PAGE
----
We are Sculpt

IARS International Institute to operate as Sculpt

*Charity CEO available for interview – details in notes 

A UK-based youth charity today changes its operating name from the IARS International Institute to Sculpt. 

IARS is an international NGO that’s been working to empower young people to forge a fairer society for over 20 years. Their work is guided and evaluated by young people themselves.  

Over the last 20 years, IARS has delivered more than 70 successful projects that have addressed real problems that young people face, in areas such as: 

  • Gender discrimination 
  • Violence against women and girls 
  • Supporting young people to find work 
  • Creating green and sustainable business 
  • Promoting collaboration among young people across the world and much more. 

In 2021, with the world changing rapidly and opportunities for their work shifting, they decided to refresh their purpose and identity, and made the decision to rebrand as Sculpt. 

Claire Bonham, Chief Executive of Sculpt, said: 

‘We are delighted to launch our new brand that speaks to our aim to empower young people to shape their future.

‘We believe that many of today’s young people are facing unjust challenges – economically, environmentally and socially. A fair, sustainable society can only evolve if all young people have the opportunities, the confidence, the ambition and the skills to make their voices heard and propel change in their communities, irrespective of who they are or where they come from.  

‘Our rebrand, like our work, has been guided by research and by young people themselves. As an organisation we base our work on rigorously researched evidence and are led in our approach by our youth advisory board. Their voices and insight are critical to solving the right problems in meaningful ways.’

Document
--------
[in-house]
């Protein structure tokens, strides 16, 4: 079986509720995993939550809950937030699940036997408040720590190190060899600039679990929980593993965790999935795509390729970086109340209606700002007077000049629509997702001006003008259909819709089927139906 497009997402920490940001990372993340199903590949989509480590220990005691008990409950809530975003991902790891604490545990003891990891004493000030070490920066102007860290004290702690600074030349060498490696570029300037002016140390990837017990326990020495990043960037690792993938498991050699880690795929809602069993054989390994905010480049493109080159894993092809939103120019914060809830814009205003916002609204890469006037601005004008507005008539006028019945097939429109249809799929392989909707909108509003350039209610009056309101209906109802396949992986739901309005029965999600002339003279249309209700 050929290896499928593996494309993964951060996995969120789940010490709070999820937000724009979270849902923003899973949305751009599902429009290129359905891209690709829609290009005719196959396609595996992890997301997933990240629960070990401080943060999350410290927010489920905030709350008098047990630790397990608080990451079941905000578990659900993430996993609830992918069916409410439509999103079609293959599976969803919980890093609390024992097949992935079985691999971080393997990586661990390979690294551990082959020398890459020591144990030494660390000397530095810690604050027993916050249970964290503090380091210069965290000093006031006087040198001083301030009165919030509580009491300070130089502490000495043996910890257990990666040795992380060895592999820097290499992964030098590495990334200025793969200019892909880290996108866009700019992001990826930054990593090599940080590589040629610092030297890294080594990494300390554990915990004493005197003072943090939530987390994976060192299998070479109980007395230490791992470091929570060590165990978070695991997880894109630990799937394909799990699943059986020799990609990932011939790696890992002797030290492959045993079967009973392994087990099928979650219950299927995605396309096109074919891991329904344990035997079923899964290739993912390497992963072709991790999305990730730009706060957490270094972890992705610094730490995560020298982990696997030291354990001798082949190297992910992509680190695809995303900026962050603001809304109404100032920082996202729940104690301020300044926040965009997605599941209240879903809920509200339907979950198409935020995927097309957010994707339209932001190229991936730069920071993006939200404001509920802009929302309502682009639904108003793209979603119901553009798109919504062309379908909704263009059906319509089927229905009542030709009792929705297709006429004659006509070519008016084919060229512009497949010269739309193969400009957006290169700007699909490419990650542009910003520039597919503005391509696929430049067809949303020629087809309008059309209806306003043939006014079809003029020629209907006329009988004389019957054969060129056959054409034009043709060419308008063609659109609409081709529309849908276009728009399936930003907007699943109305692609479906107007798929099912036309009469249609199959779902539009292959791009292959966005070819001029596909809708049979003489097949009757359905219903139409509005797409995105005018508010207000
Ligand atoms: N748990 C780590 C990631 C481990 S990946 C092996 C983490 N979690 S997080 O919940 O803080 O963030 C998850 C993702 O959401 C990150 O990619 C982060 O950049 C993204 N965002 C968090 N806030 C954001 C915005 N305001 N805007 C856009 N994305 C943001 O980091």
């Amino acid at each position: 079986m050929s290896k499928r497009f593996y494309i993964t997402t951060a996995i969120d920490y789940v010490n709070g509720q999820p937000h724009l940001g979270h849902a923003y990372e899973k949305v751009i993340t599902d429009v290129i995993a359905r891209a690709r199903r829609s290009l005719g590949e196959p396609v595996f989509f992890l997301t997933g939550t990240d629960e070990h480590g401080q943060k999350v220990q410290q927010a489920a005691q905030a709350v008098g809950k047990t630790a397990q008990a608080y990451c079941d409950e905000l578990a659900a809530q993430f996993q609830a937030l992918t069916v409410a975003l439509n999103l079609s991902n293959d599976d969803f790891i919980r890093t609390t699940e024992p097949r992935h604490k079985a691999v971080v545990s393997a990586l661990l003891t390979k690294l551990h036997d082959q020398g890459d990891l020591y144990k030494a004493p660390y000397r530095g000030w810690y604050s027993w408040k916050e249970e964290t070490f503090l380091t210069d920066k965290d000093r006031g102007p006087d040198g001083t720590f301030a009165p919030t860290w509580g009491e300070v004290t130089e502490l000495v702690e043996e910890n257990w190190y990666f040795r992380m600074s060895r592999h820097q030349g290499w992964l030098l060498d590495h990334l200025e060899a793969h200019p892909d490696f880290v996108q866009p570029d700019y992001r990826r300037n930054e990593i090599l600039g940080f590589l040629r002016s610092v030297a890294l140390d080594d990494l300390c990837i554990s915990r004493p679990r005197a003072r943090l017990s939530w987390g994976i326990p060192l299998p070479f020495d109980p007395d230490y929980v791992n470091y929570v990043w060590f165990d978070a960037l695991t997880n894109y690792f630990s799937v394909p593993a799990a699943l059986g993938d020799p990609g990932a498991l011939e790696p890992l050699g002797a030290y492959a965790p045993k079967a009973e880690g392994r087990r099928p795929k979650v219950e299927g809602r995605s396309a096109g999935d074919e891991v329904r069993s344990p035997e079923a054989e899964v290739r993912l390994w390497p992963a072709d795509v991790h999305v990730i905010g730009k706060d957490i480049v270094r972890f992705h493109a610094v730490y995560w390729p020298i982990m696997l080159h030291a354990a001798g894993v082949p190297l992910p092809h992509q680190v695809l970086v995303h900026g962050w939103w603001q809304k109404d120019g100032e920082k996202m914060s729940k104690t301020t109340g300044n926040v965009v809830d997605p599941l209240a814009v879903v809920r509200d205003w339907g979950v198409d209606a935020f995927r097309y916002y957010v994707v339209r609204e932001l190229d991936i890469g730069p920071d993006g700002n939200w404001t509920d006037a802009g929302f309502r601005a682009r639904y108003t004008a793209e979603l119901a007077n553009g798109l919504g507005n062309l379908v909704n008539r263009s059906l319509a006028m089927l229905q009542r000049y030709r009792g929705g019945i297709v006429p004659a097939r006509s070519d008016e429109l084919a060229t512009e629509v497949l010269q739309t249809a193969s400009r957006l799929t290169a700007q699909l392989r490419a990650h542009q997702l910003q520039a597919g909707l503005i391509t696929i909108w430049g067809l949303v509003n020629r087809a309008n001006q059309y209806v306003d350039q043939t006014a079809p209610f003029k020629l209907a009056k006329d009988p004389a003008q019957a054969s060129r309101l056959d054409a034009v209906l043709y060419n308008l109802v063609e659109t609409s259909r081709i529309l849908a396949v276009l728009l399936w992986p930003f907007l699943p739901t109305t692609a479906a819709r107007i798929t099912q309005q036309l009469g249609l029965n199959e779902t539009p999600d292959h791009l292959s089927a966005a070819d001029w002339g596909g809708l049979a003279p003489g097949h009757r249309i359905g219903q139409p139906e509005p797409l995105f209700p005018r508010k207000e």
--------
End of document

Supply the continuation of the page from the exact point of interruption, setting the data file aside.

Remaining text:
Notes to editors:  

Dr. Claire Bonham, Chief Executive of The IARS International Institute is available for interview. Contact Claire directly on: director@iars.org.uk +44(0) 7833 224442  



Sculpt is a UK-based charity providing research, training and work-experience opportunities that empower young people to shape their own futures and those of their communities. 

We work directly with young people, employers and professionals who support young people. All our work is guided by young people themselves and based on carefully researched evidence. We: 

  • Facilitate forums for young people to make their needs and their voices heard. 
  • Publish a magazine by young people to express their perspectives and encourage debate around public policy issues. 
  • Conduct research to uncover young people’s real needs and what works to empower and support them. 
  • Deliver training to build young people’s confidence, skills, ambition, resilience and sense of responsibility, so they can shape their futures and change their communities for the better, as leaders, social entrepreneurs and active participants in civic life. 
  • Deliver training for professionals who work with young people, drawing on our research and expertise. 
  • Engage with employers to facilitate work experience and employment opportunities for young people to develop skills and access diverse jobs. 
  • Facilitate international exchange opportunities to encourage and enable young people to experience and appreciate other cultures, perspectives and ways of life. 

We tackle disempowerment from three angles: working directly with young people to build confidence and skills and their voice, working with professionals who support young people, and working with employers to break down barriers to opportunity.